Nigerians have bought another Kenyan bank, Sidian when the ink on the acquisition of Transnational Bank by the same country had not yet dried.
And Sidian Bank may not be their last acquisition. Should we celebrate or weep over Nigerian acquisitions?
And why Nigerians? We came to know about Nigeria for various reasons. Let’s start with literature led by Chinua Achebe, Wole Soyinka, and lately Chimamanda Ngozi Adichie. The second reason was coups, now less frequent.
Nigeria also pioneered indirect rule that was introduced by Captain Frederick Lugard. Is that why the title ‘chief’ is still very prevalent in Nigeria? More recently its Afrosinema and, sadly, Boko Haram. Some Kenyans would add the marriage of some prominent Kenyan girls to Nigerians, I hear even some MPs. We can’t forget their churches.
It seems there are now two Nigerias. Corporate Nigeria is thriving, making acquisitions, and creating the Nigerian brand. To corporate Nigeria, I would add the academia where Nigerian scholars have made their mark.
- Nigerian top lender buys out Centum from Sidian for Sh4.3b
- Centum tightens grip on Sidian with rights issue
- Sidian Bank gets Sh1b capital for lending to small businesses
Two scholars of Nigerian extraction were on my PhD thesis supervision committee as a student in the US’s Deep South, specifically in Mississippi. I got value for my money. Political Nigeria is an enigma. It seems the settlement after the civil war pitting Biafra against the rest of Nigeria was not good enough.
There are still echoes of that war.
Their federal constitution, borrowed from America, does not seem to have resolved the grievances based on religion, oil and other resources.
Yet, we borrowed some ideas from Nigeria in our 2010 Constitution.
Would the problem of Nigeria be partly explained by copying other countries’ constitutions without taking the socio-political circumstance? One could ask in whispers why Boko Haram and other insurgents are wreaking havoc.
Was power distributed so much in the federal constitution that no one has enough of it to confront such a national crisis? The political situation in Nigeria is a matter of concern to Africa and the rest of the world.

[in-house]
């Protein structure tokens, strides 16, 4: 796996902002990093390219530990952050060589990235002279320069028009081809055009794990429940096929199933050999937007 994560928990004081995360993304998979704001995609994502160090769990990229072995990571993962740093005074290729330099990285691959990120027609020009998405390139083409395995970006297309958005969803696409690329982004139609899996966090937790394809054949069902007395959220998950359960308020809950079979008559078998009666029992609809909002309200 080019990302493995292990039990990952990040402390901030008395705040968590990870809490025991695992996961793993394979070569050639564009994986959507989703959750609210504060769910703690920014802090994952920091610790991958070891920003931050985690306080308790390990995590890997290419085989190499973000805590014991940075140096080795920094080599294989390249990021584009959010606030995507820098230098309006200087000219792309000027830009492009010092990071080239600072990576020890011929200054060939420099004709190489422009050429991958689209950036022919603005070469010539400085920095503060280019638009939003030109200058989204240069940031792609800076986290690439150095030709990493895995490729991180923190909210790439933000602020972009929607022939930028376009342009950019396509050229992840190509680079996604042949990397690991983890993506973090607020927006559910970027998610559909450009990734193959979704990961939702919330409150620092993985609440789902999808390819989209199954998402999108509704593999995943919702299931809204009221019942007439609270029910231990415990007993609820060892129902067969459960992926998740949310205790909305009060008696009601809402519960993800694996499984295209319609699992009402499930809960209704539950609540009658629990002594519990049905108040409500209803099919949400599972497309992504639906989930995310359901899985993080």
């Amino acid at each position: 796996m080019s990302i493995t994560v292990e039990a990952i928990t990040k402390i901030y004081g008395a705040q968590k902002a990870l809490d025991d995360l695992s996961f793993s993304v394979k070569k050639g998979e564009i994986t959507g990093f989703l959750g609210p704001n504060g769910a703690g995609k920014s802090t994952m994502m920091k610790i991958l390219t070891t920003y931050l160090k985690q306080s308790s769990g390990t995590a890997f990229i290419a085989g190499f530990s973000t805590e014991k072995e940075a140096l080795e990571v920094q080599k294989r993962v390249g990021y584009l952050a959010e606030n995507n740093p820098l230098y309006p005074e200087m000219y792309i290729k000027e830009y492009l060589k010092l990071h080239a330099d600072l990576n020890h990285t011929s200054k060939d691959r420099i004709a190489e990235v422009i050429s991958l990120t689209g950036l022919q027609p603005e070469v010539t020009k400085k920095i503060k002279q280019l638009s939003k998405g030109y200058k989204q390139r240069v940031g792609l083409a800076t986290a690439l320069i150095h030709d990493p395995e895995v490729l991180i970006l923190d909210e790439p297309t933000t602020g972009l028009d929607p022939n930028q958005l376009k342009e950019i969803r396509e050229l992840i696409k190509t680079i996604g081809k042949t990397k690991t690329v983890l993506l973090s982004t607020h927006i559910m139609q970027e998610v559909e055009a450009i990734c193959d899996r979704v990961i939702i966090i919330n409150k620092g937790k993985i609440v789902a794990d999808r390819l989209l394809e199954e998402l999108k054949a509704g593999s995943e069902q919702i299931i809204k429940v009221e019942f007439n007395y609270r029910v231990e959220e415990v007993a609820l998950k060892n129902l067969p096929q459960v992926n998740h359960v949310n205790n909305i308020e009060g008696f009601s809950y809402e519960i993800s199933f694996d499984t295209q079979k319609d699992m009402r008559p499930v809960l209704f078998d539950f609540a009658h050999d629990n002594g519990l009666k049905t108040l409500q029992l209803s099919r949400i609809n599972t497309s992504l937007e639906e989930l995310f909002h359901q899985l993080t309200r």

It’s Africa’s largest economy and is touted as having the potential to become the first black superpower. The current political situation does not augur well for the road to such a status.
Let’s come back home. The acquisition of Sidian Bank shows that Nigeria Incorporated is thriving. The Nigerian financial sector has expanded its tentacles beyond Africa.
Why Kenya? The demand by the regulator, the Central Bank of Kenya, for banks to raise their minimum capital has led to consolidation. Those that don’t merge prefer to sell-off.
Nigerian banks are better placed to take advantage of our demand for minimum capital, they are bigger and consolidated before us.
The number of banks in Nigeria reduced from 89 to 24 in 2005.
These banks, bigger and more capitalised, also understand the African market better. Nigerian buyers probably want to leverage on financial innovations that Kenya is famous for.
They can use that knowledge to expand into other markets in Africa and beyond. We can add that Nigerian banks have footprints in developed countries, too.
It’s also possible that Nigerian banks see Kenya as the entry point to the rest of the now expanded East African Community. Our banks have done well in the East African region.
Like Nigerian banks, it’s time to leave the shores. Are the Nigerian banks preparing for the Africa free trade area?
Having softened our minds with Afrosinema, like the British with religion or Americans with their Hollywood, Nigerians have taken another bold step and built a formidable financial system, the nervous system of any great superpower.
While politics might drag Nigerian in her quest to become the first black superpower, the financial basics are falling into place. One reason America has outlasted other superpowers is her robust financial system based on the dollar.
The Nigerian Naira may not become a reserve currency soon, but Nigeria Inc has taken some bold steps. Once Nigeria builds a robust financial system, it will start acquiring other assets on the continent.
That could include companies, mines and oil fields, among others.
She could start funding mega projects such as railways and highways. Will she try and use her financial muscles to control the politics of other countries?
Nigeria should take her mantle as the leader of black Africa just like the US in the Americas or Germany in Europe. Her leadership would be espoused economically. We would love to see Nigeria as the locomotive of the African economy.
Some could argue South Africa should take that mandate, but Nigeria is better placed with her large population and ‘blackness’. Can Nigeria sort out its political problems and take the economic lead? If Nigeria could act as a countervailing force to rising China or the West, that is something to celebrate.
We can only weep if she fails to resolve her political problems. There are so many followers waiting for Nigeria. Will it realise the Pan-African dream?
Finally, on a light touch, with Nigerians snapping up our banks, it’s time we raised the dowry price for Kenyan girls marrying there. Remember I am a certified dowry negotiator?